Volume 87 Issue 41 | p. 14 | News of The Week
Issue Date: October 12, 2009

Celebrating Chemistry

National Chemistry Week: This year's theme is the periodic table of the elements
Department: ACS News, Science & Technology
Keywords: National Chemistry Week, ACS, periodic table
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Daryl Cunningham of the Morgan State University Student Chapter, in Baltimore, designed this winning 2009 NCW logo.
Credit: Daryl Cunningham
8741notw9_NCW
 
Daryl Cunningham of the Morgan State University Student Chapter, in Baltimore, designed this winning 2009 NCW logo.
Credit: Daryl Cunningham

National Chemistry Week (NCW), the American Chemical Society’s premiere outreach event, will take place on Oct. 18–24. More than 10,000 volunteers are expected to participate in educational activities at venues that include elementary schools and shopping malls.

This year’s theme, “Chemistry—It’s Elemental!” honors the 140th anniversary of Dmitri Mendeleev’s periodic table of the elements. “This is a wonderful theme for NCW because most of the public is familiar with the periodic table of the elements,” says Madeleine Jacobs, ACS’s executive director and CEO.

NCW began in 1987 and is coordinated by the ACS Committee on Community Activities with support from the ACS Office of Community Activities. The weeklong celebration unites ACS’s 189 local sections with businesses, schools, and individuals around the country to communicate the importance of chemistry to everyday life.

On Oct. 20, ACS President Thomas H. Lane will attend NCW activities at Ballou High School, in Washington, D.C.

During the week, the ACS Publications Division will offer free access to the ACS Symposium Series, an online collection of more than 1,200 ACS books. And this year, more than 140 ACS local sections will help distribute 12,000 copies of the Merck Index, donated by Merck & Co. through a partnership with ACS, to high schools around the country.

In addition, starting on Oct. 19, the ACS Office of Public Affairs’ four “Chemistry—It’s Elemental!” podcasts will be available in English and Spanish on the NCW website (www.acs.org/ncw) as well as on the “Bytesize Science” podcast website (www.bytesizescience.com).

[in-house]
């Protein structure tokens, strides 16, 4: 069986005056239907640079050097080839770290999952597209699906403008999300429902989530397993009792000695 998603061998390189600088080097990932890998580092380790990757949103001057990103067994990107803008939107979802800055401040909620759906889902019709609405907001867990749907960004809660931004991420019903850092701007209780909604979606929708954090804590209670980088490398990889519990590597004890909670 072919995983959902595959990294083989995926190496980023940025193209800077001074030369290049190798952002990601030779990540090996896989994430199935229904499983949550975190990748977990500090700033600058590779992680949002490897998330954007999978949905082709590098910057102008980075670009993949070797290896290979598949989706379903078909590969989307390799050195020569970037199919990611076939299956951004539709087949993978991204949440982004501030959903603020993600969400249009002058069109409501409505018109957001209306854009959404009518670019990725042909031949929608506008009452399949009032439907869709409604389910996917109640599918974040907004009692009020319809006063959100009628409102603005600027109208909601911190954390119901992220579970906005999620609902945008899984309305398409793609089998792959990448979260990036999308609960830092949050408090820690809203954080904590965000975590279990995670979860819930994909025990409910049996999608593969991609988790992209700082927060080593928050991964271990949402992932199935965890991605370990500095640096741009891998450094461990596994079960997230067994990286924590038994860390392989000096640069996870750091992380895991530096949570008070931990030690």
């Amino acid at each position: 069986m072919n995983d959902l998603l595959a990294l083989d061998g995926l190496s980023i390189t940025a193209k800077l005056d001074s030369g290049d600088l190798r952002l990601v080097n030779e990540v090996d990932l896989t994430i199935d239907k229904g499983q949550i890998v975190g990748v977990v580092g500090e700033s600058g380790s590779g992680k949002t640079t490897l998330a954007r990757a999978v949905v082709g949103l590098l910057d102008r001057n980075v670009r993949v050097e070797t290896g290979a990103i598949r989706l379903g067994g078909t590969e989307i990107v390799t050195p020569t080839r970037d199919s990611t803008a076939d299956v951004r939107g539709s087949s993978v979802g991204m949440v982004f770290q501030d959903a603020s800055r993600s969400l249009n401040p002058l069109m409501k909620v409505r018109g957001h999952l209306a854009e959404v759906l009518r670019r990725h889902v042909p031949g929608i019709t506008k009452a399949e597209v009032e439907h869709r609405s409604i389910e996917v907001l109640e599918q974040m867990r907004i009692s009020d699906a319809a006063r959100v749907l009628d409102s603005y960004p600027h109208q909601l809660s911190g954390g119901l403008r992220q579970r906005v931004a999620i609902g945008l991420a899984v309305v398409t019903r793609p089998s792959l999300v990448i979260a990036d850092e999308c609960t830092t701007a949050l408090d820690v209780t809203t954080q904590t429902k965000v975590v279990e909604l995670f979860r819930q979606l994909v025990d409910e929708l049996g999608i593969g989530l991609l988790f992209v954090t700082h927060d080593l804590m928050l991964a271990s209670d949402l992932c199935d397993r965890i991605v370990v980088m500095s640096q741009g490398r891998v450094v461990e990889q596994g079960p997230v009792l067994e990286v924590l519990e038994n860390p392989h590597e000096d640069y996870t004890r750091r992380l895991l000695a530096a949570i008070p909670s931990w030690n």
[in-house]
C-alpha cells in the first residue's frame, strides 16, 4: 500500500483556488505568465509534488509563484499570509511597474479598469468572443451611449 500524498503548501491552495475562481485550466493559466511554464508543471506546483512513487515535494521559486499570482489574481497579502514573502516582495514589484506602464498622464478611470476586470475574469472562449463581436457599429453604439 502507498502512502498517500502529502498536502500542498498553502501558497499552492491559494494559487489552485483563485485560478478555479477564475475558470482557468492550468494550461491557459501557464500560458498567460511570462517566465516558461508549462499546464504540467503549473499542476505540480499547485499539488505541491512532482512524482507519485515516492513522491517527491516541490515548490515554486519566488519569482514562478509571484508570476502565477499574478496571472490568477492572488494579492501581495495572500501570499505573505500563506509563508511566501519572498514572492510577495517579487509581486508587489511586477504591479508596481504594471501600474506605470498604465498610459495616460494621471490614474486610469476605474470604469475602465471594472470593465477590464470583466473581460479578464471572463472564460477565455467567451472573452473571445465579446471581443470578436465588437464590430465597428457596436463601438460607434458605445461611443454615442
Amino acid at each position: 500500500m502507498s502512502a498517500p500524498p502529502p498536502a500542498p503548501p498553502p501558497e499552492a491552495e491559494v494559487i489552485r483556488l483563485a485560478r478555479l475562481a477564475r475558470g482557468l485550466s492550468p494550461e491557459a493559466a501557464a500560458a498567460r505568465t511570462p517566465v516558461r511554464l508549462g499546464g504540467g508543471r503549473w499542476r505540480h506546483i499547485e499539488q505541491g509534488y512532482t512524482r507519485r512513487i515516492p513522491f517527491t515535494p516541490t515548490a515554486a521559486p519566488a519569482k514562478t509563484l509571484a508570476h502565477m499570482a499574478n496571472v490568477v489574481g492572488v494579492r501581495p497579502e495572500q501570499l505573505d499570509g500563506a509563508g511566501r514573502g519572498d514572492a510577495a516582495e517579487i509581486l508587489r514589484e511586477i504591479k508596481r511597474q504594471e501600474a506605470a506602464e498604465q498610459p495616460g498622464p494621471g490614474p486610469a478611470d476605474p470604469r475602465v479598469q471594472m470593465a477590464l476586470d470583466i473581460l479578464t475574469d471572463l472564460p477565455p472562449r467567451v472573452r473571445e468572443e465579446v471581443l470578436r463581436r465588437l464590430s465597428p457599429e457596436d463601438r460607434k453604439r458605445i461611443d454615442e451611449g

“By making people more aware of the elements and how they help all of us lead better lives, and by making a critical resource like the Merck Index available to our educators and their students, this year’s NCW is sure to help raise the public’s awareness about the importance of chemistry,” Jacobs says.

That’s not all. ACS is encouraging its Chemistry Ambassadors (www.acs.org/chemistryambassadors) to reach out to local schools during NCW. The American Chemistry Council, the U.S. chemical industry’s main trade organization, is also asking its member companies to participate in NCW activities. And Rep. Silvestre Reyes (D-Texas) has introduced a resolution in Congress, H.R. 793, to honor NCW 2009.

“Educating our children about the importance of chemistry and the natural sciences invests in both the future of our students and America’s economic competitiveness,” Reyes says.

From the NCW website, visitors can access special issues of ChemMatters and Celebrating Chemistry, link to an interactive periodic table available in 34 languages, and learn more about both the NCW poster contest for students in grades K–12 and the Chemvention Competition for ACS student chapters.

 
Chemical & Engineering News
ISSN 0009-2347
Copyright © American Chemical Society

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